Introspection (Why I am Atheist)


Digital photo by Desmet Patrick

In this short series I take an introspective look at my three decades as a practicing Evangelical Christian and discuss my crisis of faith which ultimately led me to renounce my past religious beliefs and learn to live life beyond the absence of faith.



  1. Wow...I can't believe you have had no comments. How long has this been out there for people to review? It is lonely being an atheist, especially in the USA. Not many of us, we are not popular. I believe most people just don't want to deal with thinking about the nature of existence, nor analyze how their religious dogmas square up with observable reality. It is easier to just go with the flow. Anyhow, just wanted to let you know that there are others who out there, like you, coping with living in the ongoing Dark Ages of the human experience.

  2. Thanks. Actually, I received tons of comments on this series when I published them as articles. I use Disqus, so all the comments show up on the actual threads. But Disqus doesn't work on individual pages that aren't part of the blog content, so you're the first to post on the actual page instead of the article, which you find after clicking the link. So thanks for the support!

  3. I agree with Rider in the storm. The biggest criticism I get about my Atheist views is from people who can't or won't deal with the possibility of there not being an afterlife. My family used to try to blackmail me by asking if I just didn't want to see them again when we all die. I also notice if you question a believer long enough, they're sure to call you names before more than even two or three sentences have been exchanged on the subject of the afterlife. Ain't that open-minded?

  4. I observe extreme emotional investment on both sides of the argument. My family is a mix of Lutherans and Neo-Catholics. The holidays are a hoot. I cannot fathom why the beliefs of early man have previaled so long. I assume there is a brain chemistry imbalance reponsible for this mental illness called religiosity or even extreme atheism. (humor) A good dose of metaphysics always calms me. I like to put Decartes before the horse, so to speak. Also, Life of Brian seems to fulfil my religeous needs.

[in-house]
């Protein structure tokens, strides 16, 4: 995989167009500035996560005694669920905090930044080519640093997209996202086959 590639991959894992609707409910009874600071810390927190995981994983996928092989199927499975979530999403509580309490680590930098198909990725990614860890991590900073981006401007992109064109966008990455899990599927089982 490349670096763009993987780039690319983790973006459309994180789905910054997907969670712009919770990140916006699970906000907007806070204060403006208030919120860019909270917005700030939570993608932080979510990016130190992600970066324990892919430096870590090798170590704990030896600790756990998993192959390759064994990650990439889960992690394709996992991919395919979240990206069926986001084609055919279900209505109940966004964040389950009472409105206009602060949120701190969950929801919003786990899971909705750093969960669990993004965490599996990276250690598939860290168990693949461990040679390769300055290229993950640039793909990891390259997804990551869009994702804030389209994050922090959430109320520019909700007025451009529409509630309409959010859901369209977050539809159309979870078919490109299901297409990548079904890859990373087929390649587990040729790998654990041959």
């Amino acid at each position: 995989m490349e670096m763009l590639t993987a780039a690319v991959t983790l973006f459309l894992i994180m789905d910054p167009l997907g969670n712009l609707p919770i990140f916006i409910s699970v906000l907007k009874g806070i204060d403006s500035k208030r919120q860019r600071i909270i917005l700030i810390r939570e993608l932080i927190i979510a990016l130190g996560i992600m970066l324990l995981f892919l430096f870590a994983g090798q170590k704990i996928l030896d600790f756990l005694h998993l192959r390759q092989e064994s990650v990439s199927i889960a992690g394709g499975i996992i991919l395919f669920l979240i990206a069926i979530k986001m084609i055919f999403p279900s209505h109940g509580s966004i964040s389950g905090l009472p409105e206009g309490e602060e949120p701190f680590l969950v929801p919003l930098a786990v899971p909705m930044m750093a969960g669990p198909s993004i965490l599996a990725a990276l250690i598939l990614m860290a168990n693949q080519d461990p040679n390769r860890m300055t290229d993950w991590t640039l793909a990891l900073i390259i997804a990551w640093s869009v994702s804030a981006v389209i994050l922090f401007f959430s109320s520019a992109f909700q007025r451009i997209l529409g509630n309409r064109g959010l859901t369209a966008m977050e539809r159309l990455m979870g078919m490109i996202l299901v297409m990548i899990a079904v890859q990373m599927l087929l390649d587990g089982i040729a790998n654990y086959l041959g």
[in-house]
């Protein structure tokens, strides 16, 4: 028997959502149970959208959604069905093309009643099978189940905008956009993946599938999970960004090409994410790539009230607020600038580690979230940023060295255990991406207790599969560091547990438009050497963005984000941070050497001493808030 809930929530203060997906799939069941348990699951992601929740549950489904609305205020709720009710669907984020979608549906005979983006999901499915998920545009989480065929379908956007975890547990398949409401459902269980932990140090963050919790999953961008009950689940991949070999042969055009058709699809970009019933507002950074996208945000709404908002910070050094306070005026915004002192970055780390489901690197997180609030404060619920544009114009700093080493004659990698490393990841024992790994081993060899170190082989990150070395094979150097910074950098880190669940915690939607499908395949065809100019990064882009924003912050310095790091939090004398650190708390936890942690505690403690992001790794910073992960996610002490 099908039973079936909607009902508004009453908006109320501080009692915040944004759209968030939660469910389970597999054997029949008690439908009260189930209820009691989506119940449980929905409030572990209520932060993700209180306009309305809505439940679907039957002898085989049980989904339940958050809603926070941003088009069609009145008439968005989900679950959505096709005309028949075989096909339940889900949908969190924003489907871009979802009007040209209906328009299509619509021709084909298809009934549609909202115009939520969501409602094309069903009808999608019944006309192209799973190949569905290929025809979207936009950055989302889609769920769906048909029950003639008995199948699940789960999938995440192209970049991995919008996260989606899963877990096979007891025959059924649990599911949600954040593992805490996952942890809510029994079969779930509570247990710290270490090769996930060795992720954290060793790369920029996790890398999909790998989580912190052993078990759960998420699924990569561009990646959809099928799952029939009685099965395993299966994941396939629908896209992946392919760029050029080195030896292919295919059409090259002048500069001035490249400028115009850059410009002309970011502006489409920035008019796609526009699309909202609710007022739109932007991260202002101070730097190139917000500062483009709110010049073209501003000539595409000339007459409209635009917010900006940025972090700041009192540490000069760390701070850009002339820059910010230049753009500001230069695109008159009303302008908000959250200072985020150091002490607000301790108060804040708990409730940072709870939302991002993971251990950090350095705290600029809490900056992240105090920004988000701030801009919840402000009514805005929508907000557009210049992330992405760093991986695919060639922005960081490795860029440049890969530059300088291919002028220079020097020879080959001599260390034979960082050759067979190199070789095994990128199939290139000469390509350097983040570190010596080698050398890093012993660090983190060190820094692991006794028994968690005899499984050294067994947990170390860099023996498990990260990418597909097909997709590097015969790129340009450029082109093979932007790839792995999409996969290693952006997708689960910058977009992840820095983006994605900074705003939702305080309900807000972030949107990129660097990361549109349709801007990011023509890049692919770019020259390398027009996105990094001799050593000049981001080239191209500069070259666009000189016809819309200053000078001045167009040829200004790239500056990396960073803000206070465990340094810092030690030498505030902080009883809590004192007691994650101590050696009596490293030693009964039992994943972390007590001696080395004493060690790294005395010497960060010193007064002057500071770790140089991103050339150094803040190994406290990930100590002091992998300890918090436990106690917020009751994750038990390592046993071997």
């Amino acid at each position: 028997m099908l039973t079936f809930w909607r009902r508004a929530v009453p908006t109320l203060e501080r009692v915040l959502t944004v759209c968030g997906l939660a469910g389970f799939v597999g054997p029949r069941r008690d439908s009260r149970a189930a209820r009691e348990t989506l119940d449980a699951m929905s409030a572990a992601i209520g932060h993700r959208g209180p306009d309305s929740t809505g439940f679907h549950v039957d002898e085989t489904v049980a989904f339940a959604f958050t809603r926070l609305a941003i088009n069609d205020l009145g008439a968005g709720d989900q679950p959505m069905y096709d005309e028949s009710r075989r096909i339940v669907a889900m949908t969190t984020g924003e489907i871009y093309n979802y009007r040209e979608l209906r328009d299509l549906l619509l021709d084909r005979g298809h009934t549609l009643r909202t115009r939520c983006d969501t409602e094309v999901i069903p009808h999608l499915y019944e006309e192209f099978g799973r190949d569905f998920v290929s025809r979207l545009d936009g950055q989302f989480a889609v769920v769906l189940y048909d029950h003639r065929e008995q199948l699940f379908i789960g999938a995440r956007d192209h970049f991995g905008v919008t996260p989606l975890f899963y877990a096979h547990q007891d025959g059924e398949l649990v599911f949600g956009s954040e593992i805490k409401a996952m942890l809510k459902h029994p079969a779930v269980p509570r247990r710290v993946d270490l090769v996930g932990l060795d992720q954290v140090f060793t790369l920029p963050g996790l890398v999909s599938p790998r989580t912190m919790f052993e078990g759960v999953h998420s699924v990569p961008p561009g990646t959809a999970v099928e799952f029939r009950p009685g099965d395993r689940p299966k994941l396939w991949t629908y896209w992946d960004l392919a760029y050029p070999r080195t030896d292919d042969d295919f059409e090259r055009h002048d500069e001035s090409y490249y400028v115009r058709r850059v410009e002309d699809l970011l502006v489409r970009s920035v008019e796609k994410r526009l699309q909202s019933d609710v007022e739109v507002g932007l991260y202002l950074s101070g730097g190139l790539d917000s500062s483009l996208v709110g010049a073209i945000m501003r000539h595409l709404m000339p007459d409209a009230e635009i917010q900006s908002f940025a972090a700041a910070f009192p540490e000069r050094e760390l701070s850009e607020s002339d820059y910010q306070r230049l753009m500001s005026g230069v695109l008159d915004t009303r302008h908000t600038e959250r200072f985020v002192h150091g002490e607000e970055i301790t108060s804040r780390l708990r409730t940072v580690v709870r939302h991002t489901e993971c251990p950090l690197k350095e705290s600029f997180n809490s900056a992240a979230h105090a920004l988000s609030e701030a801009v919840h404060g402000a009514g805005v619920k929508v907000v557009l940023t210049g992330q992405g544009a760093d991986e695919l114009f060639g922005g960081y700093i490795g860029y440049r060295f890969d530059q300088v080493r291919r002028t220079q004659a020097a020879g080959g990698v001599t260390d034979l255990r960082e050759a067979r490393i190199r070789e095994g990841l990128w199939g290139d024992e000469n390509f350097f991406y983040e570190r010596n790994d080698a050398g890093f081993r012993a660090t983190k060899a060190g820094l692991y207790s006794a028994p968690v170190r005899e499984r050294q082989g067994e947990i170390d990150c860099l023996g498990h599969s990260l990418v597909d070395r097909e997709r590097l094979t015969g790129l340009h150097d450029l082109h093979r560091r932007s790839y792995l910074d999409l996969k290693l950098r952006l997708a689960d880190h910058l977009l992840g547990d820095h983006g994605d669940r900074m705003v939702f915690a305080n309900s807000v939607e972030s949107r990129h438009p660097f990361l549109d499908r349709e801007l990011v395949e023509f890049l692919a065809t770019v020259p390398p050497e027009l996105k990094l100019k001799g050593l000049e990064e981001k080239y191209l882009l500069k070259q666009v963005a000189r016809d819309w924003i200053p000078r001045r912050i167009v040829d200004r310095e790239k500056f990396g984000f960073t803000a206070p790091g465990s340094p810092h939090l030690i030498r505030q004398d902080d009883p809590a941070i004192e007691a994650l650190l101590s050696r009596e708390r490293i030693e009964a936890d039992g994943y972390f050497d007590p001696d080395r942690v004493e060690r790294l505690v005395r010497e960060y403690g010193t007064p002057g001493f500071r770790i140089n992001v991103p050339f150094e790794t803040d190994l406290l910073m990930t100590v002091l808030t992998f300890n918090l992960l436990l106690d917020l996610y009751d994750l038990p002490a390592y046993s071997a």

"Brian: ...Will you please listen? I'm not the Messiah! Do you understand? Honestly!
    Woman: Only the true Messiah denies his divinity!"

  5. The testimony of Paul was that he was obsessed with killing and imprisoning Christians. He brought as much pressure to bear upon them as he could in order to get them to renounce Jesus Christ. Within a three day span he became the greatest evangelist and apologist for the person that he hated the most. Why did he change? He says he had a real encounter with Jesus Christ who had been put to death brutaly and publicly. He says his change was due to the fact that Jesus spoke to him, and a man came and prayed for him. Saul became Paul and was used to changed the world. He spent his entire life, and gave his life, for this message. His testimony and existence alone are a powerful proof of the reality of the Christian faith.

  6. Pro-life...I believe that women have rights over their own bodies. When they use that right and it creates another life they have accepted the moral responsiblity to care for and nurture that life from conception (can't really exist without that being untampered with) at least through delivery. They can then hand over that responsibility to other care givers if they choose. The small number of women who are violated and become pregnant have a responsibility forced upon them and the full legal weight of the law should fall upon the person who has committed the crime. However, the life of a child should not be forefeited. Horrible? Yes. Desired? No. But in the fulfillment of giving life there may still be hidden joys and redemption for the initial victim.

    1. Even if you say it's dependent on choice, then you'd have to acknowledge that the choice then must fall upon the woman and her doctor (a medical professional) on what the best course of action for the child would be. If there are medical complications that necessitate an abortion, then this would be a choice the woman would need to make in respect to her life and health.

      Unborn things don't yet have choices. And you might see that as tragic, but that doesn't change the fact that putting protections on non-existent things is nonsensical. Then again, a lot of pro-lifers argue that the fetus has ensoulment. And that's an entirely non-scientific and non-medical argument meant to try and bypass the science that proves their life at conception claims bogus.

      Most pro-choice people don't want abortion either. In fat, the majority of pro-choice people are against abortion whenever better options are available. The the fact remains, whenever you outlaw abortion, women's lives are put in danger and abortion rates go up.

      Whenever abortion is available, women's lives are safeguarded and abortion rates go down.

      If pro-life people understood the dynamics between health, happiness, and security better -- they might not argue from emotional appeals and might actually argue from well-informed opinions. But, when your starting arguments hinge on supernatural assumptions -- it's much harder to get to scientific facts.


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